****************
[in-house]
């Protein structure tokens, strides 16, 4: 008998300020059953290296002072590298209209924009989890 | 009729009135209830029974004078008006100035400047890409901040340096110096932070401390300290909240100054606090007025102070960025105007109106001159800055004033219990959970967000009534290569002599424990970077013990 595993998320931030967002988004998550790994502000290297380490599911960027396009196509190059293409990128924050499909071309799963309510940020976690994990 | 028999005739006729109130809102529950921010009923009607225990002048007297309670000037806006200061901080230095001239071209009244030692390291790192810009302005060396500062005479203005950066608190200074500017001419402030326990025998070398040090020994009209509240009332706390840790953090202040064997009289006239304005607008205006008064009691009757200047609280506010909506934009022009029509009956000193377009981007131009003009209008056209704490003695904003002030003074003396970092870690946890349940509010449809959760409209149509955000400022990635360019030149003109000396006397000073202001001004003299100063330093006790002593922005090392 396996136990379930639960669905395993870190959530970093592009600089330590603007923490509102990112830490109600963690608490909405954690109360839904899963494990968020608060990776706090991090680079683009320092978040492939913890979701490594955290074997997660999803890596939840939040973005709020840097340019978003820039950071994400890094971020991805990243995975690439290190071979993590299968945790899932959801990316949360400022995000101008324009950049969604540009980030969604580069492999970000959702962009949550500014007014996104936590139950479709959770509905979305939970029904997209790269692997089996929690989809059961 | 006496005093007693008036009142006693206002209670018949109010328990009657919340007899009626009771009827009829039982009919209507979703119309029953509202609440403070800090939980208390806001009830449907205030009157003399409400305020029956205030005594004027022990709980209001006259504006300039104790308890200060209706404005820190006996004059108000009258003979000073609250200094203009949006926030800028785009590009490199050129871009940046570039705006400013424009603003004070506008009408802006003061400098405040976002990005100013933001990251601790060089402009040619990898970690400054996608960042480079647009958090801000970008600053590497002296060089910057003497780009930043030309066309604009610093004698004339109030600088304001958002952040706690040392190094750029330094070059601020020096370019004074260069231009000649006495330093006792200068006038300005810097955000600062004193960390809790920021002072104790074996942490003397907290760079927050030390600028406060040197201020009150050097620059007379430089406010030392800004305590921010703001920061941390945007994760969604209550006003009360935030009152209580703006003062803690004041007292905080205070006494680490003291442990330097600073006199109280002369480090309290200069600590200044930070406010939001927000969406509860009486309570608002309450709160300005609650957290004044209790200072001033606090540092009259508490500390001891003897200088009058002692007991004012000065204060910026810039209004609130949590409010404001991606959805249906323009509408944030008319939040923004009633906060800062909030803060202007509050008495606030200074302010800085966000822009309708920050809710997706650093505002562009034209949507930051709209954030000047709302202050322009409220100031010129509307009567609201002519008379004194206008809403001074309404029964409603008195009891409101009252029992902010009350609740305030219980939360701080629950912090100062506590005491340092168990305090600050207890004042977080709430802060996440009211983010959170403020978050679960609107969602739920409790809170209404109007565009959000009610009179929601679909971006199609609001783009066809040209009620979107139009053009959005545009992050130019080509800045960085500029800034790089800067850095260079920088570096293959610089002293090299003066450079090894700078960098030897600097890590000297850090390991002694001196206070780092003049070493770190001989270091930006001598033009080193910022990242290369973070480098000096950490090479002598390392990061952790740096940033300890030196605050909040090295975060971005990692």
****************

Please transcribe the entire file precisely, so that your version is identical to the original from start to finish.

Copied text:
[in-house]
């Protein structure tokens, strides 16, 4: 008998300020059953290296002072590298209209924009989890 | 009729009135209830029974004078008006100035400047890409901040340096110096932070401390300290909240100054606090007025102070960025105007109106001159800055004033219990959970967000009534290569002599424990970077013990 595993998320931030967002988004998550790994502000290297380490599911960027396009196509190059293409990128924050499909071309799963309510940020976690994990 | 028999005739006729109130809102529950921010009923009607225990002048007297309670000037806006200061901080230095001239071209009244030692390291790192810009302005060396500062005479203005950066608190200074500017001419402030326990025998070398040090020994009209509240009332706390840790953090202040064997009289006239304005607008205006008064009691009757200047609280506010909506934009022009029509009956000193377009981007131009003009209008056209704490003695904003002030003074003396970092870690946890349940509010449809959760409209149509955000400022990635360019030149003109000396006397000073202001001004003299100063330093006790002593922005090392 396996136990379930639960669905395993870190959530970093592009600089330590603007923490509102990112830490109600963690608490909405954690109360839904899963494990968020608060990776706090991090680079683009320092978040492939913890979701490594955290074997997660999803890596939840939040973005709020840097340019978003820039950071994400890094971020991805990243995975690439290190071979993590299968945790899932959801990316949360400022995000101008324009950049969604540009980030969604580069492999970000959702962009949550500014007014996104936590139950479709959770509905979305939970029904997209790269692997089996929690989809059961 | 006496005093007693008036009142006693206002209670018949109010328990009657919340007899009626009771009827009829039982009919209507979703119309029953509202609440403070800090939980208390806001009830449907205030009157003399409400305020029956205030005594004027022990709980209001006259504006300039104790308890200060209706404005820190006996004059108000009258003979000073609250200094203009949006926030800028785009590009490199050129871009940046570039705006400013424009603003004070506008009408802006003061400098405040976002990005100013933001990251601790060089402009040619990898970690400054996608960042480079647009958090801000970008600053590497002296060089910057003497780009930043030309066309604009610093004698004339109030600088304001958002952040706690040392190094750029330094070059601020020096370019004074260069231009000649006495330093006792200068006038300005810097955000600062004193960390809790920021002072104790074996942490003397907290760079927050030390600028406060040197201020009150050097620059007379430089406010030392800004305590921010703001920061941390945007994760969604209550006003009360935030009152209580703006003062803690004041007292905080205070006494680490003291442990330097600073006199109280002369480090309290200069600590200044930070406010939001927000969406509860009486309570608002309450709160300005609650957290004044209790200072001033606090540092009259508490500390001891003897200088009058002692007991004012000065204060910026810039209004609130949590409010404001991606959805249906323009509408944030008319939040923004009633906060800062909030803060202007509050008495606030200074302010800085966000822009309708920050809710997706650093505002562009034209949507930051709209954030000047709302202050322009409220100031010129509307009567609201002519008379004194206008809403001074309404029964409603008195009891409101009252029992902010009350609740305030219980939360701080629950912090100062506590005491340092168990305090600050207890004042977080709430802060996440009211983010959170403020978050679960609107969602739920409790809170209404109007565009959000009610009179929601679909971006199609609001783009066809040209009620979107139009053009959005545009992050130019080509800045960085500029800034790089800067850095260079920088570096293959610089002293090299003066450079090894700078960098030897600097890590000297850090390991002694001196206070780092003049070493770190001989270091930006001598033009080193910022990242290369973070480098000096950490090479002598390392990061952790740096940033300890030196605050909040090295975060971005990692």